Altering Brain Neurons Can Remove The Natural Carving For Sweet

  • Researchers intertwined the identify of food and the pleasure you feel when eating it.
  • So far, they’ve performed the experiment on mice. 
  • They’ve done this by manipulating neurons in the amygdala (a brain region). 
  • The study provides new techniques to understand and treat eating disorder. 

Our tongue has multiple taste receptors and each one of them perceives 5 basic tastes – sweet, salty, bitter, soul and umami – but it is the brain that assigns meaning to these chemicals.

Recently, researchers at the Columbia University showed that the mice brain’s underlying desire for sweet or dislike for bitter could be eliminated by altering neurons in the specific portion of the brain.

That specific portion is called Amygdala, which is responsible for the response and memory of emotions. This subcortical brain structure (in human and other animals) is connected to both fear responses and pleasure. It also produces an array of memories, thoughts, and emotions when tasting food.

How Did They Do It?

The brain does a lot of work when you taste something; it detects the quality of the food and forms unique neuronal signals linking the taste-experience to its memories and emotions, to create a coherent response.

taste receptorsTaste Receptors

Researchers discovered that the complex taste system in the brain are actually multiple units, which could be separately manipulated or deleted. Their aim was to find all these units that assign meaning and context to taste.

One of the early researchers of the author (Dr. Charles S. Zuker) and his team showed that the tongue receptors send signals to specific parts of the brain, where they identify the taste of the food and trigger suitable actions and behaviors.

To understand things better, the team concentrated on amygdala and two basic tastes: bitter and sweet. They successfully demonstrated that the amygdala is directly linked with taste cortex. There is a clear division between bitter and sweet portions of the taste cortex.

In the latest research, they discovered that this division goes all the way into the amygdala. This makes it possible to independently alter these portions of the brain and monitor behavioral changes (if any).

Altering brain neurons to remove taste pleasureNeural projection from bitter (red) and sweet (green) in the amygdala of mice | Credit: Li Want/Columbia University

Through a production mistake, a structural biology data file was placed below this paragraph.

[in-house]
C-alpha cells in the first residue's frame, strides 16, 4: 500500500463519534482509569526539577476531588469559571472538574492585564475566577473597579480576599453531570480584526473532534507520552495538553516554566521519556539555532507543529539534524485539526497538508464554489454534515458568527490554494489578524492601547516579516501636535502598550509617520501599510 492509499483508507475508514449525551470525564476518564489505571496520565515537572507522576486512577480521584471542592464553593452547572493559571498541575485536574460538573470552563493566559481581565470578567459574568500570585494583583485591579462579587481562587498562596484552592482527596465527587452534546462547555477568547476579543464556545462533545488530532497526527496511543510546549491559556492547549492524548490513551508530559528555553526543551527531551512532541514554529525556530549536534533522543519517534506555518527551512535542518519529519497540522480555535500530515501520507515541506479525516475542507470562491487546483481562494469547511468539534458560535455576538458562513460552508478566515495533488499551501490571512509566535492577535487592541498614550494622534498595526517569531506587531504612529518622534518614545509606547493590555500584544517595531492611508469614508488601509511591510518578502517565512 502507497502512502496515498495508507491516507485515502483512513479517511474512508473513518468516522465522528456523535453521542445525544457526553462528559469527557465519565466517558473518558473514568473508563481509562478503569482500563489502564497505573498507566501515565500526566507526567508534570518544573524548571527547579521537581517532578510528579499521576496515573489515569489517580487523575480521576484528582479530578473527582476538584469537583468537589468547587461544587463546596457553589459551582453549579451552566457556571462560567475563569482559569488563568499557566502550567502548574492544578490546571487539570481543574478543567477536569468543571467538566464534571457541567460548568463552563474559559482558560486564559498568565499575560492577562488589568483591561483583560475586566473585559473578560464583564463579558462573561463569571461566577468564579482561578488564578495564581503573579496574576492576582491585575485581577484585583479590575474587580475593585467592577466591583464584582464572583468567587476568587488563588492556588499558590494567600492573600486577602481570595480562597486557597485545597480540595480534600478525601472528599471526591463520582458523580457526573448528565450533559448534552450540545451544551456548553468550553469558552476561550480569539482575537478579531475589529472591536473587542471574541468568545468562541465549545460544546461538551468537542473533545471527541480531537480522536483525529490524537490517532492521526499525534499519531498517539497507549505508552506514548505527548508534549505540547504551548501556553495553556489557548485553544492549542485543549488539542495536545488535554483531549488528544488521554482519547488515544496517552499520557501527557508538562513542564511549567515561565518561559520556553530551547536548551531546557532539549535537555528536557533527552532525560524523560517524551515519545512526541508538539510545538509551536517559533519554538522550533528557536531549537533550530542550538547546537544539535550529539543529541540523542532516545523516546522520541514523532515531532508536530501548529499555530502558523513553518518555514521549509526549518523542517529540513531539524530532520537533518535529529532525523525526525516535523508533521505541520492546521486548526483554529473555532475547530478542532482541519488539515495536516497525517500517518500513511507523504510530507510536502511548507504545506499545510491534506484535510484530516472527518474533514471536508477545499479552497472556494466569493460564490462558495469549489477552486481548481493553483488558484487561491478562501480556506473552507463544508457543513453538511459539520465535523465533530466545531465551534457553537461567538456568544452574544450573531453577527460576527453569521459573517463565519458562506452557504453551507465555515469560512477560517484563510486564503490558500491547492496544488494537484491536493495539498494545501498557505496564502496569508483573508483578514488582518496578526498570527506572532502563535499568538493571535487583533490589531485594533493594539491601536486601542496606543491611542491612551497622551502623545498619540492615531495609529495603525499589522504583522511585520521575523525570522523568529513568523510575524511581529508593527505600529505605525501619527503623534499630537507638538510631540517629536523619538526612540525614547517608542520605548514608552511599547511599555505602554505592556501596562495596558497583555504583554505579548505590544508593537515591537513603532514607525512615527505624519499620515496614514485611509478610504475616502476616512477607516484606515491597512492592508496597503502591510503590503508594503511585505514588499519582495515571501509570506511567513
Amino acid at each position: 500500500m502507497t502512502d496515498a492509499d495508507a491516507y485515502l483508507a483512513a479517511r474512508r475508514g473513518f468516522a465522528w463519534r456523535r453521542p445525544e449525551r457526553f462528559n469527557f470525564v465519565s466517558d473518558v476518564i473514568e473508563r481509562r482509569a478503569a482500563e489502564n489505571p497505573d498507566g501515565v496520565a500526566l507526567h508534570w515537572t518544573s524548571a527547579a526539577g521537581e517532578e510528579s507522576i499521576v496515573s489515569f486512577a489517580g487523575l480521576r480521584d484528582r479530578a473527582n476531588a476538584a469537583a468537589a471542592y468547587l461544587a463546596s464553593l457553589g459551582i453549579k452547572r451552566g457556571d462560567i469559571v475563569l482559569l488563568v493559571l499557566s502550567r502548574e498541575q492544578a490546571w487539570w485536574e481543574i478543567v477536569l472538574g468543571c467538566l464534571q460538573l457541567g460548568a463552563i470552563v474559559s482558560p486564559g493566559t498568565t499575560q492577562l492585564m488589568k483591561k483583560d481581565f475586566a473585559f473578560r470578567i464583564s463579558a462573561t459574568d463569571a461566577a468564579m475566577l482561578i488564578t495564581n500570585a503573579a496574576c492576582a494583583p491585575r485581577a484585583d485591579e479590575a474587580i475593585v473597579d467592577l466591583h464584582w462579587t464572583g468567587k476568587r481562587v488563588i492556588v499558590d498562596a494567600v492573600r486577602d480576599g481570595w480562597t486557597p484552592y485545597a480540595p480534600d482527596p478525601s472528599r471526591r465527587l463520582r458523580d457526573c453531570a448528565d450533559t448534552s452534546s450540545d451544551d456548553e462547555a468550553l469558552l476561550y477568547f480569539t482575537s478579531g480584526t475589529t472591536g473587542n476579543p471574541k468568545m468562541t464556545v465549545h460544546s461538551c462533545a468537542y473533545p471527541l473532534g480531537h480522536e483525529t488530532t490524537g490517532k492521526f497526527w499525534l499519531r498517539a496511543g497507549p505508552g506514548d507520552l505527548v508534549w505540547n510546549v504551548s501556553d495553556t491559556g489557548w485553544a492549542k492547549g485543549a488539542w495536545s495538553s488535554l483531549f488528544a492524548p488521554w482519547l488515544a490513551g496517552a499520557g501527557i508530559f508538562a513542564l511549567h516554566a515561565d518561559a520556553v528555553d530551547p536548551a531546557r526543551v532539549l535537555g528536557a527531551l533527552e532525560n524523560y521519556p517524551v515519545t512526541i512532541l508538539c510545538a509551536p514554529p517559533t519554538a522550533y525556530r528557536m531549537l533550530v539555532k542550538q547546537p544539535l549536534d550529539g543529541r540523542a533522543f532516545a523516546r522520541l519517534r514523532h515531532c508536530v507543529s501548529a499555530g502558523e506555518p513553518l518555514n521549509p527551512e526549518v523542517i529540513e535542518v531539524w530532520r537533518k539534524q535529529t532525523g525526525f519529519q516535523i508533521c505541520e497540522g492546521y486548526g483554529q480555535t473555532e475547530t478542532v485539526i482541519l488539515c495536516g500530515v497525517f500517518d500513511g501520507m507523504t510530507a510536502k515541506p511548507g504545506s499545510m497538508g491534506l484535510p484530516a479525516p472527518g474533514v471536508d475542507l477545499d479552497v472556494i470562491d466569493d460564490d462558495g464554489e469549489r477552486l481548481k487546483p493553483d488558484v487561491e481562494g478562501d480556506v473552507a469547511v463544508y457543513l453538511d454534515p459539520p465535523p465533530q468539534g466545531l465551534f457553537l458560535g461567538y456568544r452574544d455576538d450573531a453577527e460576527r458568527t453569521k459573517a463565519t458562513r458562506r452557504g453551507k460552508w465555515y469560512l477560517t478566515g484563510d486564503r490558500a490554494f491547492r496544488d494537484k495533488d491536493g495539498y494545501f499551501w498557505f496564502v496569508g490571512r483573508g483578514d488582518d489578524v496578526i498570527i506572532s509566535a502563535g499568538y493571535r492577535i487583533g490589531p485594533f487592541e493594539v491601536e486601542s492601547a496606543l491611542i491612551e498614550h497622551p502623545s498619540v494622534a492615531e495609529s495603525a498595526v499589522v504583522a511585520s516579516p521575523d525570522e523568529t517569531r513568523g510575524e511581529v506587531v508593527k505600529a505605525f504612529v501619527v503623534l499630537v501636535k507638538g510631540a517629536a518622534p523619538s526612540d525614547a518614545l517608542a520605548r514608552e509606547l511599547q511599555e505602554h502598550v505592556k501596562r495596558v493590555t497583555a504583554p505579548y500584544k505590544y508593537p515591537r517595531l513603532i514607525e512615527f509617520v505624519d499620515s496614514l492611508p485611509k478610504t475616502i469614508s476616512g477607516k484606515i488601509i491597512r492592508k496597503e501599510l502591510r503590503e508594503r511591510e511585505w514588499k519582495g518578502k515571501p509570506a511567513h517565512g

Researchers carried out numerous experiments in which they artificially switched off/on the bitter or sweet links to the amygdala. The mice treated tasteless water as if it was sugar, when the sweet links were turned on.

Reference: Nature | doi:10.1038/s41586-018-0165-4 | Columbia Zuckerman Institute

Also, they tweak the same kind of links to alter the perceived taste-quality. This turned bitter into a delightful taste, and sweet into an unpleasant taste.

On the other hand, when links to amygdala were turned off without changing taste cortex, the mice were still able to recognize and differentiate between bitter and sweet. However, they lacked some basic reactions, such as distaste for bitter and preference for sugar.

What they’ve actually done is they’ve intertwined the food’s identity and the pleasure you feel when eating it. All these outcomes give an anatomical substrate to impose hedonic value to bitter and sweet, and the fundamental logic for the formation of hardwired, delightful and unpleasant taste responses.

How This Research Could Be Helpful?

The study provides new methodologies to understand and treat eating disorders like anorexia nervosa and obesity.

Researchers plan to investigate other portions of the brain that play an important role in providing meaning and context to taste. For instance, taste cortex is also directly connected to portions involved in memory, learning, motor actions and multisensory integration.

Read: Neuroscientists Kept Pig Brains Alive With No Body Parts

Also, the authors believe that the research will help us better understand how our brain handles and processes sensory data and how it adds richness to sensory experiences.

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